Duty, protection, desire, and secrecy clash as the darkness within Zev rises to the surface, and only Tobias can save his mate—even if he never plans to tell Pete that’s what they are.
Darkness was falling fast. Pete turned toward a rustling sound behind him before hurrying away from it. He was freaking out and he knew it.
He wanted to kill his best friend, Roger, a million times over. “Go out west, see something different—it’ll inspire you.” Roger’s voice in his head was a full octave higher than normal, and Pete wanted to strangle it.
He just wanted to find his way back to the trail or to any sign of humanity. But that wasn’t going to happen. He’d only stepped off the trail because he’d seen an amazing grove of wildflowers. How dangerous could that be? He must have gotten turned around in the damned glen and left it from a different spot than he’d come in. Now he was wandering alone at night in the middle of the wilderness. How stupid could he get?
“Don’t answer that,” he said to an owl calling in the trees above him.
Pete stopped under a large tree to catch his breath and held it for support because his lungs burned. He needed to think. But all he could think was that he was going to die and no one would ever find his body. The only people to care would be his editor and his publisher, who would wonder where his next book was. That’s all. Well, and Roger, but if Pete died, he fully intended to haunt the bastard for the rest of his life. Maybe he’d crack open each can of beer in Roger’s fridge so it went flat every time. Or maybe he’d poke him with a stick just when he was starting to fall asleep. Yeah, he liked that idea.
“Take that, you bastard.”
He had checked his phone long ago and found no signal at all. He pulled it out again and saw a single bar. Praying to God, he dialed 911, but the bar disappeared and the call dropped. In the dying light, he looked around, and through a slight clearing in the trees, he spotted a hill and figured he should make for it. He might get a signal up there and then he could call someone. They could send a helicopter and pluck him off the edge of the precipice and just out of reach of a bear who thought he was dinner—okay, this wasn’t one of his book plots. He needed to get his head in the game. In a few minutes, the light would be gone completely, so he slipped off his pack and rummaged inside it. Making the hill before nightfall was out of the question. He guessed he was stuck here for the night.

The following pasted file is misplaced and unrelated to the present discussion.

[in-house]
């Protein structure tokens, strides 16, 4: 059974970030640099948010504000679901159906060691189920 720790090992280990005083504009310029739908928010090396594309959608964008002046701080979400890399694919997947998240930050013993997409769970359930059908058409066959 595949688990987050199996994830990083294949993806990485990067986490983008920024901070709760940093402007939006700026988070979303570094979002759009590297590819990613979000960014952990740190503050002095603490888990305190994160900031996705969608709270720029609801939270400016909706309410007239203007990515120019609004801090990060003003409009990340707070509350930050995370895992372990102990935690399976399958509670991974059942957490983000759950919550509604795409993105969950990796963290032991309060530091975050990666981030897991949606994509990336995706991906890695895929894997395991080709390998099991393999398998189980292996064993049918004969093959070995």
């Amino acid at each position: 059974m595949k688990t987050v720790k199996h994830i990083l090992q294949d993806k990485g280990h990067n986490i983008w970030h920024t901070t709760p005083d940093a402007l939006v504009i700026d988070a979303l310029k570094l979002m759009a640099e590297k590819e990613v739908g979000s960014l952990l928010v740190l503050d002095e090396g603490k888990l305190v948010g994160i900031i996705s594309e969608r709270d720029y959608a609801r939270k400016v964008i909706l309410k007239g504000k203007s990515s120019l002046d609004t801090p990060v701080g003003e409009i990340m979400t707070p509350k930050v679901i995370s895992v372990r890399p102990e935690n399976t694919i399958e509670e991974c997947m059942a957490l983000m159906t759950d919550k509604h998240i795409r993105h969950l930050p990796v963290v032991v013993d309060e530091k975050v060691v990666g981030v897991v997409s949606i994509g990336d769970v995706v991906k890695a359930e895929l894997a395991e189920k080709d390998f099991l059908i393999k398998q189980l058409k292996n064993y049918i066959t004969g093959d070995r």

“Matches, matches….” His fingers curled around a plastic container. “Thank God.” Pete looked around, found some sticks, and pulled them together in the center of a relatively clear area. That should do for him to build a fire. At least he’d have some light and a way to keep warm. He gathered tinder and some smaller sticks, opened the container of matches, struck one, and lit his kindling. The leaves caught, and Pete placed tiny sticks on top, then added a few more until he had a fire going.
“Thank you,” he said, sending his vibes up toward the heavens.
Of course, the universe decided to answer and not in a good way. The sky flashed and thunder rolled over the land around him. Just what he needed.
Pete packed away the matches and continued to feed the flames, hoping the storm would go around him. As he added more sticks, the flames leaped upward enough to let him see the woodland floor around him. Lightning flashed again; the thunder grew louder and the earth vibrated with the roar of sound that died away to a growl.
It took a full second for Pete remember thunder didn’t growl. He looked up from the flames, across the clearing, and into a set of yellow eyes. That was all he could see until the cat prowled low and closer, catching the light in his thick tawny coat. A cougar. Great, just what he fucking needed. He added more sticks to the fire, then grabbed the end of a burning one, and thrust it at the cat, who seemed bold and probably hungry.
Pete’s first instinct was to run, but the cat would be faster than him and pounce on his back. He had seen enough movies where the stupid kids did just that and one of them ended up as cat food.
He put a stick in the fire and added a second and a third, then pulled flaming pokers from the fire, and held them in both hands. He knew it was probably stupid, but it was the only defense he had.
The cat prowled the edge of the clearing, getting closer, mouth open, displaying huge teeth. Pete jumped back and swung as the cat leaped toward him. He missed, but the cat retreated and resumed prowling and stalking him. Pete hoped there weren’t more of them waiting to pounce on his back. He thought big cats like this were solitary hunters. At least he hoped to hell they were.
“Go away. Shoo.” He started yelling and making noise. It was all he could think to do, waving the sticks in his hands to make himself look as big as possible. The cat hunched down, and Pete knew he was coiling his muscles for a strike. He swung both hands as the cat leaped off the ground, propelling himself toward Pete. The hot ends of the sticks connected with the cat’s head, and he heard a searing sound and the scent of burning hair. The cat yelped and fell, then bounded off into the woods just as the sky opened up and drenched the area. The leaves of the tree overhead held off the water for a few minutes, but eventually it was too much and water poured through the thick branches.
The fire sputtered and made a valiant effort against the water, but soon it faded out, not hot enough to last. Pete took refuge close to the tree trunk, hoping for some shelter, but receiving little. He was soaked through in minutes, cold, shivering, and shaken by the nearby lightning and thunder.